A preamp amplifies the electrical signal from the microphone to a usable level. It also provides phantom power which is required for a condenser microphone to work.
So, a condenser mic doesn’t need a preamp by definition, but a preamp is usually the source of power for this kind of microphone.
Condenser microphones, unlike dynamic mics, need a separate power source to run, this power source is called phantom power.
A preamp provides the charge for phantom power, causing the condenser microphone to record sounds. The preamp also brings the sound levels of the microphone up to the proper levels for recording.
Given the low-level signals produced by dynamic microphones, they will need a preamp to boost the mic level signals to line level.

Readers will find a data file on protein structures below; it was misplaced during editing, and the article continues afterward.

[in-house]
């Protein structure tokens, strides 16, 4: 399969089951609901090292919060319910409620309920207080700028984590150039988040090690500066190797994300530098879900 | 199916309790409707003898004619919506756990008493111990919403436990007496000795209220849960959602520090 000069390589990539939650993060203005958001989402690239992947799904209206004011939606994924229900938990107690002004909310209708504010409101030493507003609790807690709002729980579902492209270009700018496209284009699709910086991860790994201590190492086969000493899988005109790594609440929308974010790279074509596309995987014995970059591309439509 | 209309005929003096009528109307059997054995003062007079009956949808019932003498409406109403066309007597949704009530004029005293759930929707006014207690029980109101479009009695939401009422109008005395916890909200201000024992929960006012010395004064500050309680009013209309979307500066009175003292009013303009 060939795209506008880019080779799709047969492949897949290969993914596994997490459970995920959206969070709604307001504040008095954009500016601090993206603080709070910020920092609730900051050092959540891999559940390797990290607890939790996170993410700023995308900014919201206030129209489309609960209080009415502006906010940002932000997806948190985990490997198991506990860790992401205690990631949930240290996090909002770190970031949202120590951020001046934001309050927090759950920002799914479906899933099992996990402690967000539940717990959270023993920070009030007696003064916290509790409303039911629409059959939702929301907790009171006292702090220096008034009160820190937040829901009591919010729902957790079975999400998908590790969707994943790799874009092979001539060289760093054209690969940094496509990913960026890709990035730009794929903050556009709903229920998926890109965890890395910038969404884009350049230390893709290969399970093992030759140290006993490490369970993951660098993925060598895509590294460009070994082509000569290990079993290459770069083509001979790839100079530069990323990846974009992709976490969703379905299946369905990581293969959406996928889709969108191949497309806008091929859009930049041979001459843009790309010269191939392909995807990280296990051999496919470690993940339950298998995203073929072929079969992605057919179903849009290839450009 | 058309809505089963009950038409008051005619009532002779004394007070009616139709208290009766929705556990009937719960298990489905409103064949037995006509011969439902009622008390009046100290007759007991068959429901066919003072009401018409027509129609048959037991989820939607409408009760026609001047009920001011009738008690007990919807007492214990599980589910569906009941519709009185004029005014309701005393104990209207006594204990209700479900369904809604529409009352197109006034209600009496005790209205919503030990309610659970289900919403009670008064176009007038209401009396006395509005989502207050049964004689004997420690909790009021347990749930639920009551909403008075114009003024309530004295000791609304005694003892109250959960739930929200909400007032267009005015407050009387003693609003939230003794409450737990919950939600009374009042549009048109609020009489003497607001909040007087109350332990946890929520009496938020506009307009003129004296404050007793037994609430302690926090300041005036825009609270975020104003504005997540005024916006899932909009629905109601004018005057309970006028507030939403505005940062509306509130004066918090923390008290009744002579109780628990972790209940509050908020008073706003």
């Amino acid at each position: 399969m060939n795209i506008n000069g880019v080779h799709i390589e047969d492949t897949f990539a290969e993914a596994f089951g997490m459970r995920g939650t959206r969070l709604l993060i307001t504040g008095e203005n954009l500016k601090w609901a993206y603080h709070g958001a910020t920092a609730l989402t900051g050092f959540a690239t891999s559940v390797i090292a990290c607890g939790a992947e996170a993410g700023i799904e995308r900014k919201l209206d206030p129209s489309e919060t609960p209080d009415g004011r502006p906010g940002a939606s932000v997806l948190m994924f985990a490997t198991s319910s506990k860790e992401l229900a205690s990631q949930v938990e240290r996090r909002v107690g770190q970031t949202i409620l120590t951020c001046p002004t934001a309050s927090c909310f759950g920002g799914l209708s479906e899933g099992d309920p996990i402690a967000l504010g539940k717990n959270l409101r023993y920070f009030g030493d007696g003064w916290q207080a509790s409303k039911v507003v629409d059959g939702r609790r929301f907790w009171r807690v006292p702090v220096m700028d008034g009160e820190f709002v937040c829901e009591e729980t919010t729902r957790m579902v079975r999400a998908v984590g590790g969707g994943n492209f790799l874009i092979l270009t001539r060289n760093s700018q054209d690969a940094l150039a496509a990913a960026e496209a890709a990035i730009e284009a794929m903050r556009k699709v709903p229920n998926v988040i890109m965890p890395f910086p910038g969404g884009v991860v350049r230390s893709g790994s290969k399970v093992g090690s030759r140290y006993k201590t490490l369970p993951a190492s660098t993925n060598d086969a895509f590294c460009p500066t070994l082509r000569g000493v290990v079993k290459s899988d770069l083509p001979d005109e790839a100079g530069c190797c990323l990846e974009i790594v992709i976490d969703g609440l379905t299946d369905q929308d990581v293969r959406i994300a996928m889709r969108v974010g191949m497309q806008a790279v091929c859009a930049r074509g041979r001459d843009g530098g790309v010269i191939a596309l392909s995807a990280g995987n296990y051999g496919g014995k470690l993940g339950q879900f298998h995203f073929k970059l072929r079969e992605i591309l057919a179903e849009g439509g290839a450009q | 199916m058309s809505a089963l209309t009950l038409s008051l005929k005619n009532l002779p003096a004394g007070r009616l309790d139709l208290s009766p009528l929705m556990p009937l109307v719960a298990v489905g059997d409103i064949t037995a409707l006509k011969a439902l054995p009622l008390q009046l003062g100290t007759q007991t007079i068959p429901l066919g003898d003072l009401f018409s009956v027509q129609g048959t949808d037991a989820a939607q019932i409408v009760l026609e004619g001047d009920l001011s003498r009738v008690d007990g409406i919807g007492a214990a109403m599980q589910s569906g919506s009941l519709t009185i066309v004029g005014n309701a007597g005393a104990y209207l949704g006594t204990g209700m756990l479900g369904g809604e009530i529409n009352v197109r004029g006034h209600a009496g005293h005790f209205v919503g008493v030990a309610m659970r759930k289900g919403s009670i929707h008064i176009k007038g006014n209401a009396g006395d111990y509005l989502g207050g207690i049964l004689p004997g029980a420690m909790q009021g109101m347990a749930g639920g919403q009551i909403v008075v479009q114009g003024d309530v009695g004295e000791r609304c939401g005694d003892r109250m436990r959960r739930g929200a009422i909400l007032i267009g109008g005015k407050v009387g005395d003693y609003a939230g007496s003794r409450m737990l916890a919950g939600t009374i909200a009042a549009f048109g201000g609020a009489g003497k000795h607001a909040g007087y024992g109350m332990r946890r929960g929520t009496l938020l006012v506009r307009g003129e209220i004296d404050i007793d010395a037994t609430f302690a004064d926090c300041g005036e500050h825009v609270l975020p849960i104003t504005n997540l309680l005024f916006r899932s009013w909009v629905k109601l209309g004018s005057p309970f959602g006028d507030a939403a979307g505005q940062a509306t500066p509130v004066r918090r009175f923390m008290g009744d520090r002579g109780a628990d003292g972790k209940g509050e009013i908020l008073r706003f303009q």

A microphone preamplifier is designed to take a microphone signal at its input; apply an appropriate amount of gain (typically adjustable), and output a line-level signal.
Preamps work the same way for other instruments as well. Depending on the preamp, they’ll adjust the line levels of the sound for various microphones and instruments and add color and tone to a recording.
The line-level is the lowest level of sound that a line input can take in. Anything lower than 0 DBV (one volt of sound) is impossible to pick up with the line inputs from the microphone to the mixing board.
Dynamic microphones naturally give out about one-tenth of the necessary volume to register and record.
Preamplifiers bring up the volume of the sound waves before they get to the mixing board.
The preamp performs an essential function in the recording setup because of the inherent difference in microphone level and standard line level.
For any microphone, a preamp of some kind is necessary.